Sean Fear’s Friday slot
The State of the Parties
Since the start of September, there have been 74 local by-elections on principal authorities. Of these, 41 involved the three main parties, competing with each other.
Overall, the Conservatives made a net gain of 5 seats, the Liberal Democrats made a net gain of 6, the Alliance Party of Northern Ireland and SNP a gain of 1 each, while Labour made a net loss of 5, Others/Independents made a net loss of 7, and the Democratic Unionist Party lost 1. It should be noted that the totals for the Conservatives and Liberal Democrats have been flattered by large gains from Independents in rural wards.
However, analysis of the voting figures confirms that the Conservatives and Liberal Democrats are faring quite well, and Labour are faring very badly.
In three way contests, the changes in vote share can be expressed in the following table showing average Change in Vote Share and the year the seats were contested:-
2003 (9) C-4.8%: L -17.0%: LD+3.4%
2004 (4) C+3.0%: L -4.7%: LD +5.5%
2005 (5) C +11.3%: L -3.5%: LD -3.8%
2006 (23) C -1.4%: L 1.8%: LD +5.4%
Some horrendous results from Scotland and rural wards, both last contested in 2003, make the Labour performance look worse than it really is. But even if those nine seats are excluded, the Labour performance is still very poor.
Overall, based on comparisons with 2004, 2005, and 2006, I would estimate the current national equivalent vote shares as Conservative 39%, Lib Dem 30%, Labour 24%. Were these sorts of figures to be repeated next year, then Labour could expect to lose heavily to both Conservatives and Liberal Democrats.
However, itâ€™s probable that, in 2007, the vote share for minor parties will be higher than the 7% suggested by by-election results. Labourâ€™s national equivalent vote share could fall to as little as 22%, 3% worse than the previous record low achieved by the Conservatives in 1995.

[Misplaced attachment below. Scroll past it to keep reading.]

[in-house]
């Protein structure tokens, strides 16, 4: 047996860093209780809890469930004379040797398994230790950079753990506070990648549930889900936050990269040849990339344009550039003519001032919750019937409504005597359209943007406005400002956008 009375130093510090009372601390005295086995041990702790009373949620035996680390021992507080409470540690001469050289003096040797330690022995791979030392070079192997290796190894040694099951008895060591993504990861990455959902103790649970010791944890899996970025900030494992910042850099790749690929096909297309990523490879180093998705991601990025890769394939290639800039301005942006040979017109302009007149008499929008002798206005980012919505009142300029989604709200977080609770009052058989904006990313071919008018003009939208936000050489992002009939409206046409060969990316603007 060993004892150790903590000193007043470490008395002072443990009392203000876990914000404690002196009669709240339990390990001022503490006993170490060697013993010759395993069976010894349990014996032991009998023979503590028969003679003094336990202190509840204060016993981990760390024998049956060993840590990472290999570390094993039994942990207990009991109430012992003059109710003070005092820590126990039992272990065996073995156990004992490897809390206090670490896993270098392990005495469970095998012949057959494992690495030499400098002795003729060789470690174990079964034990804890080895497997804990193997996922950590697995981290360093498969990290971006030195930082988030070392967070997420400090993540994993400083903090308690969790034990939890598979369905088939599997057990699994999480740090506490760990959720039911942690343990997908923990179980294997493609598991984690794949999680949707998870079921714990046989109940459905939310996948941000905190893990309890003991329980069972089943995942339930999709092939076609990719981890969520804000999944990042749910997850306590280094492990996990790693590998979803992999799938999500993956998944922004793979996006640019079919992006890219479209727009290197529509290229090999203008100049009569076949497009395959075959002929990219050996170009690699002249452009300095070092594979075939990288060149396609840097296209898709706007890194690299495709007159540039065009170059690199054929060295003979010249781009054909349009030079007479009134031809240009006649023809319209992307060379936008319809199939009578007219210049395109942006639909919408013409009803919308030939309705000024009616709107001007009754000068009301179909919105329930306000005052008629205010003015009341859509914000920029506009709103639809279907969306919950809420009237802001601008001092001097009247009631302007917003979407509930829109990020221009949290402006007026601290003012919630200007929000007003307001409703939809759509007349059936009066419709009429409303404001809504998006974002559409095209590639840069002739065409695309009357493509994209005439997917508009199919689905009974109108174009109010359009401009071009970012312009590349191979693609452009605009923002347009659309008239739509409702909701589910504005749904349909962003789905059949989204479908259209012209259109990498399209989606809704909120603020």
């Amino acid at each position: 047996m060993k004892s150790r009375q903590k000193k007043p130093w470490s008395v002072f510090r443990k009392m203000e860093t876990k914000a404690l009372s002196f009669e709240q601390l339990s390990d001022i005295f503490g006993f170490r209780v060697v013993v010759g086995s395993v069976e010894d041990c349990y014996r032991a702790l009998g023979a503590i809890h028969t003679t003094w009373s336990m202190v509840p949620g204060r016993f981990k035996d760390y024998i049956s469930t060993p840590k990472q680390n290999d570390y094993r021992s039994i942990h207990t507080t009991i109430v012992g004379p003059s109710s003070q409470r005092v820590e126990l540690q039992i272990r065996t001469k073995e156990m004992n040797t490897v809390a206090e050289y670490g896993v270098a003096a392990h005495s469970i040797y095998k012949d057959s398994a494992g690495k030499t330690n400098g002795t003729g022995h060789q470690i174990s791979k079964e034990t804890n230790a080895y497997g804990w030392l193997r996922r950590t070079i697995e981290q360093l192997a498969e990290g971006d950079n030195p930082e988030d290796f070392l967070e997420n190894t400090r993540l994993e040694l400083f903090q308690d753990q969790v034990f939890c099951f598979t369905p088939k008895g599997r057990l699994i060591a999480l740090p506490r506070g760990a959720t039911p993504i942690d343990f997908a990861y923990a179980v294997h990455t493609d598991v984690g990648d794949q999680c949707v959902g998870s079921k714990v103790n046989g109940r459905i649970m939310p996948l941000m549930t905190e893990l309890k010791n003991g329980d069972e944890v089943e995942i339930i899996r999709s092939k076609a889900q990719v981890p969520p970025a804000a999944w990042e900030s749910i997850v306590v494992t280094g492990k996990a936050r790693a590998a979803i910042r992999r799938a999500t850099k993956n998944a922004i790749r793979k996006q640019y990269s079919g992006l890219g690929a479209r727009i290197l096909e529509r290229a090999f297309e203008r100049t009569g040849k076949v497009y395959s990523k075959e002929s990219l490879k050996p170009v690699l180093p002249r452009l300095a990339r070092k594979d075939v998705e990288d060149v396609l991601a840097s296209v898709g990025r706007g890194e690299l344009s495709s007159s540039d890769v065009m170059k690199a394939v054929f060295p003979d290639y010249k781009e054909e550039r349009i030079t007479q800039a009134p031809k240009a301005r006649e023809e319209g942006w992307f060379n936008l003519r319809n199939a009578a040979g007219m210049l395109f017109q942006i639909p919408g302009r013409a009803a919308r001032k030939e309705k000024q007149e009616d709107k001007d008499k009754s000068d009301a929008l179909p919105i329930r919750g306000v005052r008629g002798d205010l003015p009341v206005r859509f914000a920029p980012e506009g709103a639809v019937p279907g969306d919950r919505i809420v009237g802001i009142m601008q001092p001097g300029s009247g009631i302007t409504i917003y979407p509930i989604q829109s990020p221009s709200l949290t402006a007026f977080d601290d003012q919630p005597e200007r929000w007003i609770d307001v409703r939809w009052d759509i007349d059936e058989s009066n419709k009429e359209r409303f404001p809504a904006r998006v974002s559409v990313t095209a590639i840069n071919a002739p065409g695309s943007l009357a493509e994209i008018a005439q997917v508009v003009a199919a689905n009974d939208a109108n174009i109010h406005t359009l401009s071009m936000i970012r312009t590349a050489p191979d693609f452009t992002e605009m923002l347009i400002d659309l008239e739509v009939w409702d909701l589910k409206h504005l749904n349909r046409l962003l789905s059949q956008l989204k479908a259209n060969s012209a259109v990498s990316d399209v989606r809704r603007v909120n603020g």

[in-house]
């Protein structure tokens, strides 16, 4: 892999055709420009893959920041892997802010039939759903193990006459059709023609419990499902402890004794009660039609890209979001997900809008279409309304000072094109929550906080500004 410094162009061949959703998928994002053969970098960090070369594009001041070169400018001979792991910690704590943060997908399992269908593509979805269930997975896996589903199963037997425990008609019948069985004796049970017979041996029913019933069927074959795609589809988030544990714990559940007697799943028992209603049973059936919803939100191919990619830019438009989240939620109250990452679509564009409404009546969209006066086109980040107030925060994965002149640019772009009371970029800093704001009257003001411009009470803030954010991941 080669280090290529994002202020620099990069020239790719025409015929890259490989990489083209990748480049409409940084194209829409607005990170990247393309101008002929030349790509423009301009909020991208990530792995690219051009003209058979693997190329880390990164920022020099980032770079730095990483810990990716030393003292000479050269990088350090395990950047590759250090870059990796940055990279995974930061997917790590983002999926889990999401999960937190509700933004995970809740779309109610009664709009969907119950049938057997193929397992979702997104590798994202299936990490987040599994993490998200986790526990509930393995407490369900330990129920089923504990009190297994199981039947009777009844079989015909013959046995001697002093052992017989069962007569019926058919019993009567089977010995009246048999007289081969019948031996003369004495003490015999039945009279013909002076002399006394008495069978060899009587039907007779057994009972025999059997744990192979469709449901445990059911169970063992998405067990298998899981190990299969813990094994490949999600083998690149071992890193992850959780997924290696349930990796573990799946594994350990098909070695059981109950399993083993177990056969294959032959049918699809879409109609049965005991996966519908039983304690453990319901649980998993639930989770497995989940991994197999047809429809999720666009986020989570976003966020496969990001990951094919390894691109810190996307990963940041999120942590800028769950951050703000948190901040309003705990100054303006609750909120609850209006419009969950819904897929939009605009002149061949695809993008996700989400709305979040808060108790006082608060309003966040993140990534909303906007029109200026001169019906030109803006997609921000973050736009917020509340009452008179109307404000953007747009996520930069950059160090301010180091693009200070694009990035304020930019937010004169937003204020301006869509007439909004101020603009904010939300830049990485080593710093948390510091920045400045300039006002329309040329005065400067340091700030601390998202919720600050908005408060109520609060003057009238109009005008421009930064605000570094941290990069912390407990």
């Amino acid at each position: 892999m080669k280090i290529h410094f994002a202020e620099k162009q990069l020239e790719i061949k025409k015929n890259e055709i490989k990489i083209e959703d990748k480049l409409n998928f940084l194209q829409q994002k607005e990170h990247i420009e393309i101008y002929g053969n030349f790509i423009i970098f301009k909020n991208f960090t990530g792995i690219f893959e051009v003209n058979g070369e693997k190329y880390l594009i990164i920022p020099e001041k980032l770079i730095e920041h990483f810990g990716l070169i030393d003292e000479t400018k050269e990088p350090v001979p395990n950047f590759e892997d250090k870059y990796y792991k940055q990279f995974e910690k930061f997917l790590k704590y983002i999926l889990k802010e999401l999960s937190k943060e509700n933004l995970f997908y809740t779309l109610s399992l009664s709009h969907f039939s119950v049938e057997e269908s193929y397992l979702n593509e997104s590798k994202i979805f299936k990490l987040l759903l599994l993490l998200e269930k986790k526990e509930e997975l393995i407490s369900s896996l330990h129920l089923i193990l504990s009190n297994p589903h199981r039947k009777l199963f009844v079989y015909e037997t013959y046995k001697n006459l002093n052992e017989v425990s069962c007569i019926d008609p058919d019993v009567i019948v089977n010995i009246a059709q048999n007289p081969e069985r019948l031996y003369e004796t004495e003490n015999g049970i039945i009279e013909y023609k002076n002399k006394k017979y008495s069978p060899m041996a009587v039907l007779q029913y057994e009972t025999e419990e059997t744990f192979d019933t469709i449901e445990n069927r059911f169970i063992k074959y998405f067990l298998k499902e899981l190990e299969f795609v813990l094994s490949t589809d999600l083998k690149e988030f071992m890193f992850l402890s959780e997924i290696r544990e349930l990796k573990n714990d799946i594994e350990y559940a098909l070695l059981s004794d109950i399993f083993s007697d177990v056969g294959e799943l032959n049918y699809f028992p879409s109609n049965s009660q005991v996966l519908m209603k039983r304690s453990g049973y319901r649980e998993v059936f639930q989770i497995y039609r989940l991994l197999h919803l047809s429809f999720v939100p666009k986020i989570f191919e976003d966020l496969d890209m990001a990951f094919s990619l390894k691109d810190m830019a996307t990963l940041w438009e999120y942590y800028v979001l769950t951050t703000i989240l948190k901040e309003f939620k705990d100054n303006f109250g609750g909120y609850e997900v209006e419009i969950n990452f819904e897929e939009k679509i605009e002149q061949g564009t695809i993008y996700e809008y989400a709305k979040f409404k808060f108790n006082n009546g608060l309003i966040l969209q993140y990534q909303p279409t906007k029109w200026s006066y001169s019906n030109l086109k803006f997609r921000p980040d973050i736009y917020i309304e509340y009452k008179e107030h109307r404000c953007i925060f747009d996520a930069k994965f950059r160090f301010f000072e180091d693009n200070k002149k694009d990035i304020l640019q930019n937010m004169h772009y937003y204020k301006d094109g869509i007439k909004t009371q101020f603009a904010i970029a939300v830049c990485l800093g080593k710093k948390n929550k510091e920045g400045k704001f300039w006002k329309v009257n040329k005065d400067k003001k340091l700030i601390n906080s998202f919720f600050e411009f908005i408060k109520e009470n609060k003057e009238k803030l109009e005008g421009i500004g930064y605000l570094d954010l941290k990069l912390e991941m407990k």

Although it is not a like for like comparison, it is worth noting that the Greens have contested 13 by-elections over this period, winning an average 8.9%, and the BNP have contested 15 by-elections, winning an average 17.2%.
Yesterday, there were three results:-
Epping Forest DC, Grange Hill: Conservative 609, LibDem 586, BNP 302, Lab 48. Conservative gain from LibDem. This result gives the Conservatives overall control of this council for the first time since the late 1980s. It is also a demonstration of the strength of support for the BNP in the area, who have again polled well in a mainly middle class ward.
Lancaster City Council, Skerton West: Labour 493, Conservative 172, BNP 93, Independent 76. An easy Labour hold in a safe seat.
Coleraine BC, Skerries. Alliance 694, DUP 678 , UUP 625, Sinn Fein 253, SDLP 219. Alliance gain from DUP. The former DUP councillor was the Mayor of the Borough, and resigned after being found guilty of electoral fraud. This presumably explains why 212 UUP voters transferred their vote to Alliance, in preference to the DUP.
Sean Fear is a London Tory activist